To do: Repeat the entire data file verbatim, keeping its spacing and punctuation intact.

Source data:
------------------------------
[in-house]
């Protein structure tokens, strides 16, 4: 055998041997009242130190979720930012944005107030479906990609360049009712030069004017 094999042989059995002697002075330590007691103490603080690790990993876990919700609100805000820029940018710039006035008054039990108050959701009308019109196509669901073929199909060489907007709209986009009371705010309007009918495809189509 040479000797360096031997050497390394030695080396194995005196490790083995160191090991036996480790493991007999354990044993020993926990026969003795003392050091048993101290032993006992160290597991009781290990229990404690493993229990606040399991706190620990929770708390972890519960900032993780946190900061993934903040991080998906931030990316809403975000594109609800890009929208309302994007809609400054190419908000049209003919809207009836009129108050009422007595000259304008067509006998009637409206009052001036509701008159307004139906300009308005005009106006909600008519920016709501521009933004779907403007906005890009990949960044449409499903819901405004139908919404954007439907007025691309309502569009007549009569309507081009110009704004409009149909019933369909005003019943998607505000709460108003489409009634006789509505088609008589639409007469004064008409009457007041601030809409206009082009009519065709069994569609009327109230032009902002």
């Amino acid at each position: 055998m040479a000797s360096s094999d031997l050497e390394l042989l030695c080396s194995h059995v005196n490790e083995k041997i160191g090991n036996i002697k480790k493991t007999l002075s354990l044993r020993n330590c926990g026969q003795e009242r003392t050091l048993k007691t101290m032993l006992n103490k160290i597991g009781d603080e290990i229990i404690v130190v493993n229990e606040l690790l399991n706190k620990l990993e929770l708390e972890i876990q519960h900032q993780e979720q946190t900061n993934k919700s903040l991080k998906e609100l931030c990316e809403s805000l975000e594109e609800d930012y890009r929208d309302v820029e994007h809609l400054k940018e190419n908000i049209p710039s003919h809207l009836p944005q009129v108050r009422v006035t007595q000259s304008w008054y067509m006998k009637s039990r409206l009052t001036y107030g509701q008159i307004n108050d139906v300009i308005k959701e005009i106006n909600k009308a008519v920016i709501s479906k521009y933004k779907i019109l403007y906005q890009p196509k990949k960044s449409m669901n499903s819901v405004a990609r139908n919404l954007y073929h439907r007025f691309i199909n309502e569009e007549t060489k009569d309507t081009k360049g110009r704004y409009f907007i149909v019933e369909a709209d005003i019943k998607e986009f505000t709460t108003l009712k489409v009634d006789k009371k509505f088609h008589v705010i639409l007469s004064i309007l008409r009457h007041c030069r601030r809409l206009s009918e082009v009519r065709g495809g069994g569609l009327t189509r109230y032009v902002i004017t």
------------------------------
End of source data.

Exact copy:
[in-house]
């Protein structure tokens, strides 16, 4: 055998041997009242130190979720930012944005107030479906990609360049009712030069004017 094999042989059995002697002075330590007691103490603080690790990993876990919700609100805000820029940018710039006035008054039990108050959701009308019109196509669901073929199909060489907007709209986009009371705010309007009918495809189509 040479000797360096031997050497390394030695080396194995005196490790083995160191090991036996480790493991007999354990044993020993926990026969003795003392050091048993101290032993006992160290597991009781290990229990404690493993229990606040399991706190620990929770708390972890519960900032993780946190900061993934903040991080998906931030990316809403975000594109609800890009929208309302994007809609400054190419908000049209003919809207009836009129108050009422007595000259304008067509006998009637409206009052001036509701008159307004139906300009308005005009106006909600008519920016709501521009933004779907403007906005890009990949960044449409499903819901405004139908919404954007439907007025691309309502569009007549009569309507081009110009704004409009149909019933369909005003019943998607505000709460108003489409009634006789509505088609008589639409007469004064008409009457007041601030809409206009082009009519065709069994569609009327109230032009902002």
């Amino acid at each position: 055998m040479a000797s360096s094999d031997l050497e390394l042989l030695c080396s194995h059995v005196n490790e083995k041997i160191g090991n036996i002697k480790k493991t007999l002075s354990l044993r020993n330590c926990g026969q003795e009242r003392t050091l048993k007691t101290m032993l006992n103490k160290i597991g009781d603080e290990i229990i404690v130190v493993n229990e606040l690790l399991n706190k620990l990993e929770l708390e972890i876990q519960h900032q993780e979720q946190t900061n993934k919700s903040l991080k998906e609100l931030c990316e809403s805000l975000e594109e609800d930012y890009r929208d309302v820029e994007h809609l400054k940018e190419n908000i049209p710039s003919h809207l009836p944005q009129v108050r009422v006035t007595q000259s304008w008054y067509m006998k009637s039990r409206l009052t001036y107030g509701q008159i307004n108050d139906v300009i308005k959701e005009i106006n909600k009308a008519v920016i709501s479906k521009y933004k779907i019109l403007y906005q890009p196509k990949k960044s449409m669901n499903s819901v405004a990609r139908n919404l954007y073929h439907r007025f691309i199909n309502e569009e007549t060489k009569d309507t081009k360049g110009r704004y409009f907007i149909v019933e369909a709209d005003i019943k998607e986009f505000t709460t108003l009712k489409v009634d006789k009371k509505f088609h008589v705010i639409l007469s004064i309007l008409r009457h007041c030069r601030r809409l206009s009918e082009v009519r065709g495809g069994g569609l009327t189509r109230y032009v902002i004017t």